Advantages for passengers and cabin crew of operating a Gas-Phase Adsorption air purifier in 11-h simulated flights

Peter Strøm-Tejsen, Daria Zukowska, Lei Fang, David R. Space, David Peter Wyon

Research output: Contribution to journalJournal articleResearchpeer-review

Abstract

Experiments were carried out in a 3-row, 21-seat section of a simulated aircraft cabin installed in a climate chamber to evaluate the extent to which passengers’ perception of cabin air quality is affected by the operation of a Gas-Phase Adsorption (GPA) purification unit. A total of 68 subjects, divided into four groups of 17 subjects took part in simulated 11-hour flights. Each group experienced 4 conditions in balanced order, defined by two outside air supply rates (2.4 and 3.3 L/s per person), with and without the GPA purification unit installed in the recirculated air system. During each flight the subjects completed questionnaires five times to provide subjective assessments of air quality, cabin environment, intensity of symptoms, and thermal comfort. Additionally, the subjects’ visual acuity, finger temperature, skin dryness and nasal peak flow were measured three times during each flight. Analysis of the subjective assessments showed that operating a GPA-unit in the recirculated air provided consistent advantages with no apparent disadvantages.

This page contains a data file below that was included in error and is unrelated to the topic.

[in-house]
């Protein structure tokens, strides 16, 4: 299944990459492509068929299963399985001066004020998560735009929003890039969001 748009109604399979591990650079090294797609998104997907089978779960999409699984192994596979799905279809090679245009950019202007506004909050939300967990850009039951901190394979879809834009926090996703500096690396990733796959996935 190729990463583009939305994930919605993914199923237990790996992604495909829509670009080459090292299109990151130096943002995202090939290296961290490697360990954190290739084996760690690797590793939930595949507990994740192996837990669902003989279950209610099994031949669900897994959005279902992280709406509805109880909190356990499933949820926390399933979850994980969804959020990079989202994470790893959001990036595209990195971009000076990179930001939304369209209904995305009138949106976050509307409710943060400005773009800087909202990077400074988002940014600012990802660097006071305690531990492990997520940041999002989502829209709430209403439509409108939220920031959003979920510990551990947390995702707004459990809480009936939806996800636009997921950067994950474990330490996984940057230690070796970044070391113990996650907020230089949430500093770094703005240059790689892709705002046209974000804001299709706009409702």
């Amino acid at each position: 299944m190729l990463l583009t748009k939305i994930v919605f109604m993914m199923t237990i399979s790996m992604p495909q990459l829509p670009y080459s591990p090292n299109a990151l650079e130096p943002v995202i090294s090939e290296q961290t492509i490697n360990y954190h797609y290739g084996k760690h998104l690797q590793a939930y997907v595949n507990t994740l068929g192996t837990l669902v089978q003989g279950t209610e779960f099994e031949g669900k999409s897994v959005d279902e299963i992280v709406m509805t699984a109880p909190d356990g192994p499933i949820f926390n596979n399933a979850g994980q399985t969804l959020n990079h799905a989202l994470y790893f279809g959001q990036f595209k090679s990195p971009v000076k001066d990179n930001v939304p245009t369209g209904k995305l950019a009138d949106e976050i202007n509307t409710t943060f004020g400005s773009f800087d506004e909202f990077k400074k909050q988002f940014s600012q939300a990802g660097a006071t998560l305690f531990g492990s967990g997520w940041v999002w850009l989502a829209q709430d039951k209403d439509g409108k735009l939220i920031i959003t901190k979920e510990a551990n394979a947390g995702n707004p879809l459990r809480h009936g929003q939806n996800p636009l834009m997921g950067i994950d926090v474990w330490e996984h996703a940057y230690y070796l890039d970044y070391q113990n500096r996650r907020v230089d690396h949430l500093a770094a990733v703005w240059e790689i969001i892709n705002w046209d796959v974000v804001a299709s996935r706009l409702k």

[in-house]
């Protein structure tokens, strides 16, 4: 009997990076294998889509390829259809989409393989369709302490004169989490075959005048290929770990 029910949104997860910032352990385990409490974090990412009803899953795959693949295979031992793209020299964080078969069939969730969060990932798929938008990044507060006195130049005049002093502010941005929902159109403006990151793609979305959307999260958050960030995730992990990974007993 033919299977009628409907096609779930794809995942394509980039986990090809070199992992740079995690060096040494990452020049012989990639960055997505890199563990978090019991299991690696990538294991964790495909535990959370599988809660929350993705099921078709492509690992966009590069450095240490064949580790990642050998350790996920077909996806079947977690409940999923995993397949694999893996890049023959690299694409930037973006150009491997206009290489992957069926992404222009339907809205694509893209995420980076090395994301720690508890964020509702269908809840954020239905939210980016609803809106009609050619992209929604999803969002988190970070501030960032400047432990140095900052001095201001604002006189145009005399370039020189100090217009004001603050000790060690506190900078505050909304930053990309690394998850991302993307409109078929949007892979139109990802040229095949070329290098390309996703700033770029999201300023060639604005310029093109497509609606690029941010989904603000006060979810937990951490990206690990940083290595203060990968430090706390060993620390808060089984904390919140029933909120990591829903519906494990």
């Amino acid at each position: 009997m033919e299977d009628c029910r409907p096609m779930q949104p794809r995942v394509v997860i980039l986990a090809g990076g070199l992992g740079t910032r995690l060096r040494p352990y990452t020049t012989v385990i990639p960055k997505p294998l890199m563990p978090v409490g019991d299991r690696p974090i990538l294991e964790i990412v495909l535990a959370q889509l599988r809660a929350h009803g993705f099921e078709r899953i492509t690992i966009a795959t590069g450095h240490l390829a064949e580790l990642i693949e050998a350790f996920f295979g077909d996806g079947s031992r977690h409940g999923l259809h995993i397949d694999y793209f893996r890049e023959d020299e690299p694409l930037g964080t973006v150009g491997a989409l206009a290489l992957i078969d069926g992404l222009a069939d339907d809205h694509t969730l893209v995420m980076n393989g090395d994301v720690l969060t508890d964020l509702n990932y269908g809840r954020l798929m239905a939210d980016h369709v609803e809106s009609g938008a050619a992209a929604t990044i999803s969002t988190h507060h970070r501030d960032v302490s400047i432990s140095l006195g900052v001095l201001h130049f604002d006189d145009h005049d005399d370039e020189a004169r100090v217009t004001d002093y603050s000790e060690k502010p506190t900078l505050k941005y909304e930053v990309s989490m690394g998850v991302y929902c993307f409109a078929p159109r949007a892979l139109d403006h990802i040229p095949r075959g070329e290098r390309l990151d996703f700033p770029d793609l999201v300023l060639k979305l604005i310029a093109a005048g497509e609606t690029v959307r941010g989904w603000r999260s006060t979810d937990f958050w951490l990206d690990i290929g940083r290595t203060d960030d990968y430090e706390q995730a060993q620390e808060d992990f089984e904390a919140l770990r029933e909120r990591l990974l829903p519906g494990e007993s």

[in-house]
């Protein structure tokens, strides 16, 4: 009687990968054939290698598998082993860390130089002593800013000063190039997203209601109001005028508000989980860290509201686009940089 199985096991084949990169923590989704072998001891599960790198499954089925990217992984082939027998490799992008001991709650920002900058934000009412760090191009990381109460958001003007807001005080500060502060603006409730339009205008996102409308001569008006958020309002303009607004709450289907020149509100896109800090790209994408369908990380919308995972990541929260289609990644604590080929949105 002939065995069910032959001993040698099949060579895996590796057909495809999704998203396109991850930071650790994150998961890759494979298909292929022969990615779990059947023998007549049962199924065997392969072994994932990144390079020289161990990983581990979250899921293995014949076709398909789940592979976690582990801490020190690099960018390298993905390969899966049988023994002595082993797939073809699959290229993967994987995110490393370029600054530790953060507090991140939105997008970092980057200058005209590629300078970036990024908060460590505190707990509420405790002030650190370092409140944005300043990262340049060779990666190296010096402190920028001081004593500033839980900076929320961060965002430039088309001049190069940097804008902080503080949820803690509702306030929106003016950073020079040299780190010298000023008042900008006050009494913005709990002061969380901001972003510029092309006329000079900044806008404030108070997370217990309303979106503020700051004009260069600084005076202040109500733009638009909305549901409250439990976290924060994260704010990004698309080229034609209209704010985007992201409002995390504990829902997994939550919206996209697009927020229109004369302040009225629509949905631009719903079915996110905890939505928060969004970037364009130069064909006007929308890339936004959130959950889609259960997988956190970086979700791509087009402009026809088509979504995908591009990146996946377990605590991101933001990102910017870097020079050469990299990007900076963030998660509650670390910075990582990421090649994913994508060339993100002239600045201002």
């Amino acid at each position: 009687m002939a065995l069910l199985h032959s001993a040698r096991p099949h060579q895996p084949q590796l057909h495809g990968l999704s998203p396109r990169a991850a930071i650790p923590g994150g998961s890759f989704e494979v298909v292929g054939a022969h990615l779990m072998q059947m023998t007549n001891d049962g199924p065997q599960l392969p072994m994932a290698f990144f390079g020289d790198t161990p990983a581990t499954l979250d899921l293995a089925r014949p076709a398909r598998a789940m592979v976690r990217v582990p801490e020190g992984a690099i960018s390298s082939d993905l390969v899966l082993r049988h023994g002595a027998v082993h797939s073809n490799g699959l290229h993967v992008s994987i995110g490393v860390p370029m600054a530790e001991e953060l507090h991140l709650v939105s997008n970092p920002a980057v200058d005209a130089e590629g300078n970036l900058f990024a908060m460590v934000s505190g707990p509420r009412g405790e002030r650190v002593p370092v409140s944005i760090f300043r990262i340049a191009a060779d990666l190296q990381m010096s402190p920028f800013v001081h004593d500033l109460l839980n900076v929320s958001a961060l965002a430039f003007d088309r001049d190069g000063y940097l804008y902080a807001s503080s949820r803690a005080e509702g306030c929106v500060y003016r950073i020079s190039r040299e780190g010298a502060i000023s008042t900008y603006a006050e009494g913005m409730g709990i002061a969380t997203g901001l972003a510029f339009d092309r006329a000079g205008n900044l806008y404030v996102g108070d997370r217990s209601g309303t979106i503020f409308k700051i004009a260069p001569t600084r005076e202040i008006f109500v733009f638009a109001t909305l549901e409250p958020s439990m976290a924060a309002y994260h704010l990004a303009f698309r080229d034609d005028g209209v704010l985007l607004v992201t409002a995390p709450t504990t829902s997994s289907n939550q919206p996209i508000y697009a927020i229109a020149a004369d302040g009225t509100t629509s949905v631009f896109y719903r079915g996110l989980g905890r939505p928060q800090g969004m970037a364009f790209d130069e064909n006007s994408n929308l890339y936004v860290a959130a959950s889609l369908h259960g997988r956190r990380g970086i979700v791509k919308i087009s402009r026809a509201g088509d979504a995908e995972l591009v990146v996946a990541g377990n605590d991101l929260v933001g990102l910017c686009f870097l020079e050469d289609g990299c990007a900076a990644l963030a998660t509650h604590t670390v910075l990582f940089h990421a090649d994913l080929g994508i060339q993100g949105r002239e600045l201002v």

Original languageEnglish
JournalIndoor Air
Volume18
Issue number3
Pages (from-to)172-181
ISSN0905-6947
DOIs
Publication statusPublished - 2008

Keywords

  • Gas-phase adsorption
  • Passenger comfort
  • Air purification
  • Cabin air quality
  • Aircraft cabin environment

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